Herb: Nepalese Alder

Latin name: Alnus nepalensis

Family: Betulaceae (Birch Family)

Medicinal use of Nepalese Alder:

A useful diuretic for reducing swelling of the leg. The juice of the bark is boiled and the gelatinous liquid applied to burns.

Description of the plant:


22 m
(72 feet)

to October

Habitat of the herb:

Forests in ravines, on stream banks and occasionally in drier localities, 900 - 2700 metres in the Himalayas.

Other uses of Nepalese Alder:

The bark contains 7% tannin, it is used in dyeing and tanning. It is used to deepen the red colour of madder, Rubia cordifolia. A fast growing species, it is suitable for plantation cultivation in tropical uplands. The tree is locally cultivated by West Java Forest Service to reforest eroded slopes under ever-wet climates. The tree establishes rapidly on areas subject to landslides, binding the soil with its extensive root system and stabilizig the slope. Wood - soft, tough, even grained, rather durable, easily sawn, seasons well and does not warp. It is used to a limited extent in carpentry, house construction, tea boxes, for making furniture, rope bridges etc. A very good timber, it deserves to be more widely used. In India the trees are coppiced every two years for fuel.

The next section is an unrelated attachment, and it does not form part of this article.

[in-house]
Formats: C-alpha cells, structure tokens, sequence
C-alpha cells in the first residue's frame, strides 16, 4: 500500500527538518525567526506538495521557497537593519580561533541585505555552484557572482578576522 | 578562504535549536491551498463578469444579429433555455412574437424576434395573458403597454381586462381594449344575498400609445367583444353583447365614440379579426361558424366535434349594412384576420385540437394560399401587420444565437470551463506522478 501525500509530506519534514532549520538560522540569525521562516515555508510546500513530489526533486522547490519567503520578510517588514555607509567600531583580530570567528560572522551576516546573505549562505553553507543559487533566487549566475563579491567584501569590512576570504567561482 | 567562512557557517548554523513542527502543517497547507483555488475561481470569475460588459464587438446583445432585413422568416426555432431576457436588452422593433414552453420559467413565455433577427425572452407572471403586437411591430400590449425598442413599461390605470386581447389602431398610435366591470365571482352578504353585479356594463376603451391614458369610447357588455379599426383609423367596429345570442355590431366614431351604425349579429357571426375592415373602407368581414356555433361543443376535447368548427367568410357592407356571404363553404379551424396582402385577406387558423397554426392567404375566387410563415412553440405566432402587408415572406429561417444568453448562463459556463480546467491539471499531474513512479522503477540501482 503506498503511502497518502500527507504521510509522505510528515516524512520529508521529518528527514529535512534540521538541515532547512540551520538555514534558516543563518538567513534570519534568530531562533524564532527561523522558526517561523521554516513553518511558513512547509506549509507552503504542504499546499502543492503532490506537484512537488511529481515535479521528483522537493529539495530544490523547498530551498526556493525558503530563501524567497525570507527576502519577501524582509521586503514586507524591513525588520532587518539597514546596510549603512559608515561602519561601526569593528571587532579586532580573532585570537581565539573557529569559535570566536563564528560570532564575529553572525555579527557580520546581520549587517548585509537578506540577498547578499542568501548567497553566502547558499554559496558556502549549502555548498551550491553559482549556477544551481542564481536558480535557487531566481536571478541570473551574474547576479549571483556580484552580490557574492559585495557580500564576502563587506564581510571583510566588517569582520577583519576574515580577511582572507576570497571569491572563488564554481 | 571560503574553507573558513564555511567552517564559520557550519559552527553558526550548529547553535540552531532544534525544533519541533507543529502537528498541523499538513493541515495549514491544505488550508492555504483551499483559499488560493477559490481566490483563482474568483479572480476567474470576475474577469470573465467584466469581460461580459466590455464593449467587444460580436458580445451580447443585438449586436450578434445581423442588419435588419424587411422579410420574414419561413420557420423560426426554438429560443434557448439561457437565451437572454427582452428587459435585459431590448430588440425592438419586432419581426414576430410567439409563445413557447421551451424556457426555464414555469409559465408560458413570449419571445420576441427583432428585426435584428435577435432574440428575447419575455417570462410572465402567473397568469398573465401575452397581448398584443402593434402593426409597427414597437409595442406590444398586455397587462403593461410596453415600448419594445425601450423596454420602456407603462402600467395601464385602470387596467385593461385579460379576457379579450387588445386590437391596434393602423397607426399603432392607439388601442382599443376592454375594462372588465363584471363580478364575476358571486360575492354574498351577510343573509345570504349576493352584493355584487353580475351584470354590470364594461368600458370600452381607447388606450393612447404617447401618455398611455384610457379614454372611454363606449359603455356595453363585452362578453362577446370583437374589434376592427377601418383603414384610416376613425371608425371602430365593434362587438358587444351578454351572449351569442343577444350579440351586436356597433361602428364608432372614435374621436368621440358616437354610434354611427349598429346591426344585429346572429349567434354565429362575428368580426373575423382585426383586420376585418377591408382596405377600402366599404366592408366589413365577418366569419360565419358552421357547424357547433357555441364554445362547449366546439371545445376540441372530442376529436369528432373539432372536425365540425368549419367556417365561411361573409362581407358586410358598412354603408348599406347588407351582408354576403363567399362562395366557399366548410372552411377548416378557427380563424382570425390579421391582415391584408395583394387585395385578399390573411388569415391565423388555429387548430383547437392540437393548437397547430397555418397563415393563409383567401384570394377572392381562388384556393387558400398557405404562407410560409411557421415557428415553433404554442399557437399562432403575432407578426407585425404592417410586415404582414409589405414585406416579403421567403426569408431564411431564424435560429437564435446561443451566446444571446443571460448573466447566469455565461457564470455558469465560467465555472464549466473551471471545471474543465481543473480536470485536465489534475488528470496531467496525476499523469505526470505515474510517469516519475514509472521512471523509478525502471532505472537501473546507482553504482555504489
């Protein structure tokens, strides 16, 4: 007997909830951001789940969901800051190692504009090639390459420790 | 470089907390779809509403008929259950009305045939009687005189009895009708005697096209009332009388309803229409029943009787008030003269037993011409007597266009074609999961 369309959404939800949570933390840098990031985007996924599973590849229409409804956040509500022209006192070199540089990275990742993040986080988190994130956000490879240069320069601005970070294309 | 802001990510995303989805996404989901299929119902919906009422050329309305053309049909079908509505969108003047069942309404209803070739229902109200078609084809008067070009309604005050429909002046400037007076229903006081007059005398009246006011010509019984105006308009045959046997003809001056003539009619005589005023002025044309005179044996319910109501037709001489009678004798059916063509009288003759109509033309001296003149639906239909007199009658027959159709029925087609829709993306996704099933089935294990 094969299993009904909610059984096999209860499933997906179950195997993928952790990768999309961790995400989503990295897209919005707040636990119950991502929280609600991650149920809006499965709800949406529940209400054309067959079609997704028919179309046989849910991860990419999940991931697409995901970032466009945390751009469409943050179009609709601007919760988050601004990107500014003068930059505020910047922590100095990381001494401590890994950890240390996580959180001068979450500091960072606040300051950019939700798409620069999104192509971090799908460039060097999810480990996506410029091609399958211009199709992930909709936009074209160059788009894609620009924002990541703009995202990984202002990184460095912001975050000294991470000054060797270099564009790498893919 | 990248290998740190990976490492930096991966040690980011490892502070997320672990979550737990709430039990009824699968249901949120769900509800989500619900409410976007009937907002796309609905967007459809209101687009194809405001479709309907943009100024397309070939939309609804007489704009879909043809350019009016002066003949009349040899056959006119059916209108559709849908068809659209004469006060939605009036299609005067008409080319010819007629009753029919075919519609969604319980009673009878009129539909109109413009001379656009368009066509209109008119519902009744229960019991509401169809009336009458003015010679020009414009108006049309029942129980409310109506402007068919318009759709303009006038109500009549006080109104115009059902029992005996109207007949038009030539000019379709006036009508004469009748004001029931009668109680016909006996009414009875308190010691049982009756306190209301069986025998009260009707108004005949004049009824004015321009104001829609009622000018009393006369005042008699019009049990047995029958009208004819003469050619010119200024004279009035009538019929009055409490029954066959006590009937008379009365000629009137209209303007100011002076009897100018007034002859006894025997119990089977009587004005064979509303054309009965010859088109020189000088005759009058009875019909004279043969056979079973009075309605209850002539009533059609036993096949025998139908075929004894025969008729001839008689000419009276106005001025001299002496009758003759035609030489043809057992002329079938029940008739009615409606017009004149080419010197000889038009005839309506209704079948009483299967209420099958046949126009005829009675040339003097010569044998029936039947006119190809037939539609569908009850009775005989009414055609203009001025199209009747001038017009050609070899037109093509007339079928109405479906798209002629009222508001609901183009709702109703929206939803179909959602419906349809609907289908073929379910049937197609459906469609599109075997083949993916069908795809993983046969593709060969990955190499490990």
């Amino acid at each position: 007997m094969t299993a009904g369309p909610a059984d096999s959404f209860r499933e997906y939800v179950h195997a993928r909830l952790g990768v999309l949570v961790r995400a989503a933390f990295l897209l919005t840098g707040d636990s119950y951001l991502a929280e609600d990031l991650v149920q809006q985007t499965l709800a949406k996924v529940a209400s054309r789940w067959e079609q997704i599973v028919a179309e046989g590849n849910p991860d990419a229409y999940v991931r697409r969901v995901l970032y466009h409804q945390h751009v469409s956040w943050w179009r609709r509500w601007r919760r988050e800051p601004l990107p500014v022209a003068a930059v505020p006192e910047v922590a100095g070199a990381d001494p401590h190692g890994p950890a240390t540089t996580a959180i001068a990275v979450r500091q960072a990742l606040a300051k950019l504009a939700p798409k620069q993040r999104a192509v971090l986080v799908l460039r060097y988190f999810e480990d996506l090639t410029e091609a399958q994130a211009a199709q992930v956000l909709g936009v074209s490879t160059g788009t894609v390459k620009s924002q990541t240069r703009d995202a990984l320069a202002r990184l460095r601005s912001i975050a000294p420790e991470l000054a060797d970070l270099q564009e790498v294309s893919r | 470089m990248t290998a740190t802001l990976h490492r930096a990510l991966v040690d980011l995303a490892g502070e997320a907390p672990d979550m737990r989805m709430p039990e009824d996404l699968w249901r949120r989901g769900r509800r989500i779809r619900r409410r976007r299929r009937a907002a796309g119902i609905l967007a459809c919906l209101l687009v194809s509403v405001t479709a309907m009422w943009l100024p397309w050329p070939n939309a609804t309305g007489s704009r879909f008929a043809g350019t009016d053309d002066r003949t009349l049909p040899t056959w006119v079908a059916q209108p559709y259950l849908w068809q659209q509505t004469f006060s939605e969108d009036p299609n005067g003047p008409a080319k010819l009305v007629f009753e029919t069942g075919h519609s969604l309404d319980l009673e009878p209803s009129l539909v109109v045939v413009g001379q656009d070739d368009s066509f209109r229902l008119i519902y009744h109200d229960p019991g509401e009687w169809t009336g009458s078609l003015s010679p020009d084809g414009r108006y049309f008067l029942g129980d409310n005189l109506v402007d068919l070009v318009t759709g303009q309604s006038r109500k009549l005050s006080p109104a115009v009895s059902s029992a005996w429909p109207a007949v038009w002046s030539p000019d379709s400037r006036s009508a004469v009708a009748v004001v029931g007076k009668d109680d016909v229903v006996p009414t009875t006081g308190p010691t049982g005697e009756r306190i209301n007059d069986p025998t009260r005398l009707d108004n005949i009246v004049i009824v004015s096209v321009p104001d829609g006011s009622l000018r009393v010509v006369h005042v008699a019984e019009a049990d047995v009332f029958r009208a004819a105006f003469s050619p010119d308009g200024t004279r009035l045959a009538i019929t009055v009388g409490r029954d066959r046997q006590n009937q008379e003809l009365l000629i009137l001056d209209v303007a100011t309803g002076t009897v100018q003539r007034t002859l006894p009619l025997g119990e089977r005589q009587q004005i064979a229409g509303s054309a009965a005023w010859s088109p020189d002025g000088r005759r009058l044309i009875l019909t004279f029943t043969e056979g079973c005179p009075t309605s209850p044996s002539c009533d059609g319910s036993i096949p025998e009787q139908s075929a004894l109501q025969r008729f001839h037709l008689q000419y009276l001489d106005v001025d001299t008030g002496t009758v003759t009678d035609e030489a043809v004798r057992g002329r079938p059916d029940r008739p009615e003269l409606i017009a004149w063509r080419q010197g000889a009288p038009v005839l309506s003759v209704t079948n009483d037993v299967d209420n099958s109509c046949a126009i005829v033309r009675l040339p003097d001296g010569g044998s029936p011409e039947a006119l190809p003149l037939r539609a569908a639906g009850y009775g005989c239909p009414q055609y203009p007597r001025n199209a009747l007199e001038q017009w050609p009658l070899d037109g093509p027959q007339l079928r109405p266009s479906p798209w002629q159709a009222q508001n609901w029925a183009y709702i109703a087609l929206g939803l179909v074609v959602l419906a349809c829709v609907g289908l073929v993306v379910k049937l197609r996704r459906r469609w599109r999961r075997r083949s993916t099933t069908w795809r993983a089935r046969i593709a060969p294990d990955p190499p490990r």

Propagation of the herb:

Seed - best sown in a cold frame as soon as it is ripe and only just covered. Spring sown seed should also germinate successfully so long as it is not covered. The seed should germinate in the spring as the weather warms up. When large enough to handle, prick the seedlings out into individual pots. If growth is sufficient, it is possible to plant them out into their permanent positions in the summer, otherwise keep them in pots outdoors and plant them out in the spring. If you have sufficient quantity of seed, it can be sown thinly in an outdoor seed bed in the spring. The seedlings can either be planted out into their permanent positions in the autumn/winter, or they can be allowed to grow on in the seed bed for a further season before planting them. Cuttings of mature wood, taken as soon as the leaves fall in autumn, outdoors in sandy soil.

Cultivation of Nepalese Alder:

Forests in ravines, on stream banks and occasionally in drier localities, 900 - 2700 metres in the Himalayas.

Known hazards of Alnus nepalensis:

None known

Plant information taken from the Plants For A Future.